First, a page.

When I started college, there already existed prides and rainbow flags. I didn’t have to create queer spaces to join or queer symbols to identify with. They were there, and I’d join rainbow-filled events and groups. And I was constantly disappointed with how those events were trans-indifferent, gay men-centered, obsessed with money and reputation, anti-intersectional, ethnocentric, disability-unfriendly, male-dominated, etc. etc.
How do we talk about sexism, heterosexism, and ciscentrism in anime/manga when it’s part of “their culture”? Can we criticize misogynous, homophobic and transphobic anime/manga without being ethnocentric and arrogant? What’s the best way to address them? Or should we all shut our mouths and let them be? Would that make us anti-feminist and anti-queer?
In this English lesson video, I explain to ESL learners the meaning of the word “sound” in the sense of an argument being logical and based on truth, then move on to explain validity and soundness using one of the homophobic arguments recently made by Japanese lawmaker Mio Sugita where she argues that students should
Language, culture, and identity——a translation tip that I learned after watching a lot of Doctor Who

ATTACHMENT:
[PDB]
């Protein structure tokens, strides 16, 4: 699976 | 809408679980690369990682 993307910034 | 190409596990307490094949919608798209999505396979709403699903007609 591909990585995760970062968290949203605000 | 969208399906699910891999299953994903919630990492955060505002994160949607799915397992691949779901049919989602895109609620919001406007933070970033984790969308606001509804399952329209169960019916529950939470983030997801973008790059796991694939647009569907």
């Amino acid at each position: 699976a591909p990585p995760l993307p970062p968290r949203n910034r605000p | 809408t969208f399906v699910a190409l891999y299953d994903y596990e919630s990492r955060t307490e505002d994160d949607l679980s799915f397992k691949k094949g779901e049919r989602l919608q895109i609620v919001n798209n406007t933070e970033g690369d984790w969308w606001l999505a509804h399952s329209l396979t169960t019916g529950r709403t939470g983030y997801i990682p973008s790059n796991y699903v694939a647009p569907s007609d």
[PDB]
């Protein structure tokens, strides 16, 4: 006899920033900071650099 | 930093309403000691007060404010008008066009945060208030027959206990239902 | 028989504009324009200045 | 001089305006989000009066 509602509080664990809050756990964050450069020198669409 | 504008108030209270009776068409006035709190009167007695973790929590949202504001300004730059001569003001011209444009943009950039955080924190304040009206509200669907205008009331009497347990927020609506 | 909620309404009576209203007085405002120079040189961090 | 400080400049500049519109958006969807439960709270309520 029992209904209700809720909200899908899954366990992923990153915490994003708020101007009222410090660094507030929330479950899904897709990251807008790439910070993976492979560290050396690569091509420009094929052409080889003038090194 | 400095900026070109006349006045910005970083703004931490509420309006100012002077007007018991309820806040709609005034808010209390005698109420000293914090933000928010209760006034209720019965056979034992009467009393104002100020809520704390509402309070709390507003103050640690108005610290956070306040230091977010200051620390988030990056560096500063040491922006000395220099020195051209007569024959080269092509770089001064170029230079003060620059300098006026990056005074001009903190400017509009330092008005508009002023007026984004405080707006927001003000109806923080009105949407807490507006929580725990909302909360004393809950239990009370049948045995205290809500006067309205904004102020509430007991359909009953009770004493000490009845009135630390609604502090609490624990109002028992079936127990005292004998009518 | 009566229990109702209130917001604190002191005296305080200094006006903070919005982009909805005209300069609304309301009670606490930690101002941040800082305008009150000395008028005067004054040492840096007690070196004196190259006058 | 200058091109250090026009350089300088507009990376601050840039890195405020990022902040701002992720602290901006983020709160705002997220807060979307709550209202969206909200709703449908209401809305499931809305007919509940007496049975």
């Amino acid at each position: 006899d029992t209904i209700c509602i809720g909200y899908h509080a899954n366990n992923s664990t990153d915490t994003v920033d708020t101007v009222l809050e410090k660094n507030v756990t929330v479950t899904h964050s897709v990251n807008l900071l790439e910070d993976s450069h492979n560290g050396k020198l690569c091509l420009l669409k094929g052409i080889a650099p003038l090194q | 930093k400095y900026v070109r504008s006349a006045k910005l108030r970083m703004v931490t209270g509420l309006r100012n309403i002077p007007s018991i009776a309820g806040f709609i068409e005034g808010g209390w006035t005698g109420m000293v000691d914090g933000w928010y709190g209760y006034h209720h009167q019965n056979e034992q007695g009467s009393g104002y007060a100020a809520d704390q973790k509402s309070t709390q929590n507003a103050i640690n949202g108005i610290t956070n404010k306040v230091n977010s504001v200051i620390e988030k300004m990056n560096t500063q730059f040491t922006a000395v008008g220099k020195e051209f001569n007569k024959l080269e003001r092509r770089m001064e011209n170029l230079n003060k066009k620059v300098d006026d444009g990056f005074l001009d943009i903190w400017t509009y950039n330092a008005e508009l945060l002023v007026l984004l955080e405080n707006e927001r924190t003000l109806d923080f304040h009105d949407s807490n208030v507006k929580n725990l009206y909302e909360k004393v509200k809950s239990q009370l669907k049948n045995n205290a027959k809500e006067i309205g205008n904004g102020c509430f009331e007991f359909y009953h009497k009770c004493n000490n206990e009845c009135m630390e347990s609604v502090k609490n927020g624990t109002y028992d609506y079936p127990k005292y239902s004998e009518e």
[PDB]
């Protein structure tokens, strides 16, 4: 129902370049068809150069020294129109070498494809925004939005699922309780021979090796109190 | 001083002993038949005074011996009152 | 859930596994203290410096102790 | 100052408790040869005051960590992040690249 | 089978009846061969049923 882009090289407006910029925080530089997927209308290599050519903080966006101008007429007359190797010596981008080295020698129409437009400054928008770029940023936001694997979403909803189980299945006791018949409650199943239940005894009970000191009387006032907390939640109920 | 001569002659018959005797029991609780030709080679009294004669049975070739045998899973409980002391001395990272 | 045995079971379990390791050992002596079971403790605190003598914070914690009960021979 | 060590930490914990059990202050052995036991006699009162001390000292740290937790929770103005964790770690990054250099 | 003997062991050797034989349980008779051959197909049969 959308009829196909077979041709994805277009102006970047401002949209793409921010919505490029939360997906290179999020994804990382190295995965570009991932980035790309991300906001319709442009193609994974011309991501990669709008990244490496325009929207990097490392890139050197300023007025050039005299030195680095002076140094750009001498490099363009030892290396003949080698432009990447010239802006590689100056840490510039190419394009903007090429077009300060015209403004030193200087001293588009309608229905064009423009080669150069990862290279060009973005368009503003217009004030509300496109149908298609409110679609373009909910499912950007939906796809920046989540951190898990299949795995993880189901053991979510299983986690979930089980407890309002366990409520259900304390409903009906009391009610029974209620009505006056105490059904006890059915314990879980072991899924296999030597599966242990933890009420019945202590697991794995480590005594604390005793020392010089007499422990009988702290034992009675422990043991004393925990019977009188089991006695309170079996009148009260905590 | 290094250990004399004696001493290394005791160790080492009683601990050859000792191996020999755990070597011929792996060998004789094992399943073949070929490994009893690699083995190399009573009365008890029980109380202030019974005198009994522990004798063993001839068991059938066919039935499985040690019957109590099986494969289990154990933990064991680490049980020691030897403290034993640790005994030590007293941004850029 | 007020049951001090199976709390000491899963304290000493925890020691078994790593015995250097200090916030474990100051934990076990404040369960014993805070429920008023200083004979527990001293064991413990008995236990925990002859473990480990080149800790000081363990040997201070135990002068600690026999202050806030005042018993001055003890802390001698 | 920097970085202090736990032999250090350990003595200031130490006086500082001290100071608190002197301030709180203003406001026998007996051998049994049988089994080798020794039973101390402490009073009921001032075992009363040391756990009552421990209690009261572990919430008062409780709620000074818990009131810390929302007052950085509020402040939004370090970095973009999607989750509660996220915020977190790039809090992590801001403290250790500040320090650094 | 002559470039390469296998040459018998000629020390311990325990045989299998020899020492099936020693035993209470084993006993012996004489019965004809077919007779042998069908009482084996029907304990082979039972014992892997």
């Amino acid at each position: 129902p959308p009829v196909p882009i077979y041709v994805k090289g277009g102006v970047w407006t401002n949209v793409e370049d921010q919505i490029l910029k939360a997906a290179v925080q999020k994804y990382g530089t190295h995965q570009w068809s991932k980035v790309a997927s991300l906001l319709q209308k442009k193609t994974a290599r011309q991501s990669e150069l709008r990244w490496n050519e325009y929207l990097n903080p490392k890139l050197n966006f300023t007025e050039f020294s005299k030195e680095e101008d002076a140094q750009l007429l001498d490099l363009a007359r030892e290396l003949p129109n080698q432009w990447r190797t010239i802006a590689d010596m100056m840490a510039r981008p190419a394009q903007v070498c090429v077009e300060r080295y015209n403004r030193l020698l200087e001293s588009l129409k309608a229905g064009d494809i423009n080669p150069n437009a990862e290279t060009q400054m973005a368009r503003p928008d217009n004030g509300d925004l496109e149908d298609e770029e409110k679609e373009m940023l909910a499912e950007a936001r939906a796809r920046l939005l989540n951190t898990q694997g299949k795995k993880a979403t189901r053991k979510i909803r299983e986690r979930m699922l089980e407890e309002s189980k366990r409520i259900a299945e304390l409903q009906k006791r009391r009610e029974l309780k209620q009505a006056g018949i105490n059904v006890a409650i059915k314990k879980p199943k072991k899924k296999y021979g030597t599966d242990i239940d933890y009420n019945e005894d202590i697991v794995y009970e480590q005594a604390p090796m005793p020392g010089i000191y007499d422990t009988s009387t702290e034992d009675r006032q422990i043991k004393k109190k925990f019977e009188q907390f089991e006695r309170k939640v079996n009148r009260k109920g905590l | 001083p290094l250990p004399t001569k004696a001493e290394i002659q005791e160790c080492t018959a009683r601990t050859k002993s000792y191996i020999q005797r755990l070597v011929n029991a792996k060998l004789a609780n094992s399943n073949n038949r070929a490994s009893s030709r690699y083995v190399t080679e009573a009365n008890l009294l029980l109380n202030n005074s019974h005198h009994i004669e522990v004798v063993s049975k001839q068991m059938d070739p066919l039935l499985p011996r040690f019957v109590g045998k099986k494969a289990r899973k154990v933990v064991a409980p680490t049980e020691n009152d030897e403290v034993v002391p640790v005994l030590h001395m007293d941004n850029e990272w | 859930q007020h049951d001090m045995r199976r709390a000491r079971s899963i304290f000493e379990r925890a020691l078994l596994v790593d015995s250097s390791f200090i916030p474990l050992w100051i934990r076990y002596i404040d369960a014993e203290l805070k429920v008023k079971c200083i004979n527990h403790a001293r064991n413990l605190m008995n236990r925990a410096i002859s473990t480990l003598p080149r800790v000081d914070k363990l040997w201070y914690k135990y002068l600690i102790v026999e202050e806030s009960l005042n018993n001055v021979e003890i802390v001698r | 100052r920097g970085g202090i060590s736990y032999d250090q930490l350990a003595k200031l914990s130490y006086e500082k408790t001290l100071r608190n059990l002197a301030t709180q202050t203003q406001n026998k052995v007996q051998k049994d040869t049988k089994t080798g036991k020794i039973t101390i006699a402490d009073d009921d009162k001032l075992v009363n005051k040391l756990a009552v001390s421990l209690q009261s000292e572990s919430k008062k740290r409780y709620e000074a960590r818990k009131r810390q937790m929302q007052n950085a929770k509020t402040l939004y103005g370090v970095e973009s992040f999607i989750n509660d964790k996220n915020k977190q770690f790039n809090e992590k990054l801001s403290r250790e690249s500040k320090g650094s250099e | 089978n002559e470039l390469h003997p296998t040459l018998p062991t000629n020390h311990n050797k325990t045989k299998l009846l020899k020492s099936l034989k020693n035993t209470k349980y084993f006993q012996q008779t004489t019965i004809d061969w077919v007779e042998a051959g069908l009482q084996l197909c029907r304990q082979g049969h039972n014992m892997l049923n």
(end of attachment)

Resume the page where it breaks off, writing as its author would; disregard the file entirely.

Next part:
Language is a weird thing. It’s external but also integral to our human psyche. By the time you’ve learned to speak, you become situated, recognizably to all including yourself, in the world. But if language has such a formational functionality, it must mean that when we learn a second language, we are to some extent
Consumers and creators of BL are often the target of online harassment and attacks. But I think there’s misogyny and homophobia behind that. (This video is in Japanese but subbed in English.)
How do I say “bless you” in Japanese when someone sneezes? Why do Japanese people say “itadakimasu” (I shall take/eat it) before eating something? Well, language and culture are closely tied to each other. And to really speak a second language naturally, you need to learn the culture as well. But, what if that second
“Hate crime is nonexistent in Japan,” “Japan only recently started having pride marches,” “homosexuality is accepted in Japan because of the traditional male-male shudo sexual/romantic culture,” “Japanese media are LGBT-friendly,” and “Taiga Ishikawa is the first openly gay politician in Japan” are all false!
Queer Filmmaker Graham Kolbeins talks about interviewing queer people, funding for queer documentary filmmakers, creative freedom vs focus, the Western gaze, the male gaze, the issue of representation of minorities, and his upcoming project Queer Japan.
In this vlog from 2 years and half ago, I talk about allyship, gay marriage/partnership, representation, and Western queer media——all relevant topics to this date.
While a gay YouTuber in the US asks his fans to donate money to an anti-LGBT bullying charity, YouTube Japan is filled with homophobic content like “let’s go inside a gay bathhouse” and stuff. In this video I invite Kody, born in Japan and currently residing in the UK, to talk with me about the